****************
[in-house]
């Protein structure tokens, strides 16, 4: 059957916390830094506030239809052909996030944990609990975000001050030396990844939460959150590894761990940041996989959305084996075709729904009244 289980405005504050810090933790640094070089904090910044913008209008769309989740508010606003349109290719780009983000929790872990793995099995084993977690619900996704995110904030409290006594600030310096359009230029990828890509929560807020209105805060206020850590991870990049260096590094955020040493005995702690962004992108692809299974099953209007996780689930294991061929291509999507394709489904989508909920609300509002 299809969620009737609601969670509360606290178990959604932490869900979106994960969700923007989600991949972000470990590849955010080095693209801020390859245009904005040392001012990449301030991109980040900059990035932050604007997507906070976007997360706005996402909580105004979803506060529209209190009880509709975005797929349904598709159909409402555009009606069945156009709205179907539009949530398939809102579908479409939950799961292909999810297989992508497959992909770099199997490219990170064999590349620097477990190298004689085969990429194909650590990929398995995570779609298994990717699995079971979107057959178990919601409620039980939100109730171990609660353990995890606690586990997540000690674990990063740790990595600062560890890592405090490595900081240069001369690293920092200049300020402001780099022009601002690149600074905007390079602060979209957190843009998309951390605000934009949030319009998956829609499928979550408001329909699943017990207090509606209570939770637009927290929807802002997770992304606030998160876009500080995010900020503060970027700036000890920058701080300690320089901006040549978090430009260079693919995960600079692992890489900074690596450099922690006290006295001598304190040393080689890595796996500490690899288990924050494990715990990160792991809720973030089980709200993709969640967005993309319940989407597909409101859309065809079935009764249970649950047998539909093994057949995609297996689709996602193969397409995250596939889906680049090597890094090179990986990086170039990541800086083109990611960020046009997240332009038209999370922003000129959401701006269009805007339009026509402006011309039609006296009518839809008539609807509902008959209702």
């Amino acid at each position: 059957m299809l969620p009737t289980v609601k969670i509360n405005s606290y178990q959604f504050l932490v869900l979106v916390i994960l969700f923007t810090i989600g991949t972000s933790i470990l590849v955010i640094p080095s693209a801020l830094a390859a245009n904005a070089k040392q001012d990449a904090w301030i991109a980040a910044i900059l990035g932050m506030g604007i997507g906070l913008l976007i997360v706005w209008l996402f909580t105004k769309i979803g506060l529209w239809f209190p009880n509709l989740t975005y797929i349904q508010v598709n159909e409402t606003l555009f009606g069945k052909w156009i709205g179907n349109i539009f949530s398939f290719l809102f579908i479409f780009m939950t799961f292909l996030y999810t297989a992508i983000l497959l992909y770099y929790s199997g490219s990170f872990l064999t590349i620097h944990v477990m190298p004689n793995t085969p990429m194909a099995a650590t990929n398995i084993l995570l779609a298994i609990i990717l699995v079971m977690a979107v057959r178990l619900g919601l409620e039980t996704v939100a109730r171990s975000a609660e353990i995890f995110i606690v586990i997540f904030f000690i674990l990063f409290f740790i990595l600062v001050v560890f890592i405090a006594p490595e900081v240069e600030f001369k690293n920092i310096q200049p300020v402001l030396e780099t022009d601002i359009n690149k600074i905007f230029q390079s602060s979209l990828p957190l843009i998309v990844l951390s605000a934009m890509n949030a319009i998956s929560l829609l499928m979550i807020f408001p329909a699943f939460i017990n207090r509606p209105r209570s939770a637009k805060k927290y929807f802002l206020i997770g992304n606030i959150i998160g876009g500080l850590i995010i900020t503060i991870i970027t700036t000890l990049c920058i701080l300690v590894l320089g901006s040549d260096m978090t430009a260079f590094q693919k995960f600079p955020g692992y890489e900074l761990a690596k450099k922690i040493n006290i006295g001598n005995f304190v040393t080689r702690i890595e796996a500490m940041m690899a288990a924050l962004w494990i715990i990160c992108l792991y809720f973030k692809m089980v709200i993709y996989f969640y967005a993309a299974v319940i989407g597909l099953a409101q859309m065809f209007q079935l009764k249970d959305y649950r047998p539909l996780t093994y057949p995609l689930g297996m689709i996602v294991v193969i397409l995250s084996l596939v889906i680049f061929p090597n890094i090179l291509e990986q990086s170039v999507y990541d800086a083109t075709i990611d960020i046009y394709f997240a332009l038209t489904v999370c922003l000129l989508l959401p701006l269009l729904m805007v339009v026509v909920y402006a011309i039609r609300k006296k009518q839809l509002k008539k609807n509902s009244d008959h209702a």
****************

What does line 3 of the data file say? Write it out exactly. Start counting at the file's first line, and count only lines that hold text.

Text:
């Amino acid at each position: 059957m299809l969620p009737t289980v609601k969670i509360n405005s606290y178990q959604f504050l932490v869900l979106v916390i994960l969700f923007t810090i989600g991949t972000s933790i470990l590849v955010i640094p080095s693209a801020l830094a390859a245009n904005a070089k040392q001012d990449a904090w301030i991109a980040a910044i900059l990035g932050m506030g604007i997507g906070l913008l976007i997360v706005w209008l996402f909580t105004k769309i979803g506060l529209w239809f209190p009880n509709l989740t975005y797929i349904q508010v598709n159909e409402t606003l555009f009606g069945k052909w156009i709205g179907n349109i539009f949530s398939f290719l809102f579908i479409f780009m939950t799961f292909l996030y999810t297989a992508i983000l497959l992909y770099y929790s199997g490219s990170f872990l064999t590349i620097h944990v477990m190298p004689n793995t085969p990429m194909a099995a650590t990929n398995i084993l995570l779609a298994i609990i990717l699995v079971m977690a979107v057959r178990l619900g919601l409620e039980t996704v939100a109730r171990s975000a609660e353990i995890f995110i606690v586990i997540f904030f000690i674990l990063f409290f740790i990595l600062v001050v560890f890592i405090a006594p490595e900081v240069e600030f001369k690293n920092i310096q200049p300020v402001l030396e780099t022009d601002i359009n690149k600074i905007f230029q390079s602060s979209l990828p957190l843009i998309v990844l951390s605000a934009m890509n949030a319009i998956s929560l829609l499928m979550i807020f408001p329909a699943f939460i017990n207090r509606p209105r209570s939770a637009k805060k927290y929807f802002l206020i997770g992304n606030i959150i998160g876009g500080l850590i995010i900020t503060i991870i970027t700036t000890l990049c920058i701080l300690v590894l320089g901006s040549d260096m978090t430009a260079f590094q693919k995960f600079p955020g692992y890489e900074l761990a690596k450099k922690i040493n006290i006295g001598n005995f304190v040393t080689r702690i890595e796996a500490m940041m690899a288990a924050l962004w494990i715990i990160c992108l792991y809720f973030k692809m089980v709200i993709y996989f969640y967005a993309a299974v319940i989407g597909l099953a409101q859309m065809f209007q079935l009764k249970d959305y649950r047998p539909l996780t093994y057949p995609l689930g297996m689709i996602v294991v193969i397409l995250s084996l596939v889906i680049f061929p090597n890094i090179l291509e990986q990086s170039v999507y990541d800086a083109t075709i990611d960020i046009y394709f997240a332009l038209t489904v999370c922003l000129l989508l959401p701006l269009l729904m805007v339009v026509v909920y402006a011309i039609r609300k006296k009518q839809l509002k008539k609807n509902s009244d008959h209702a």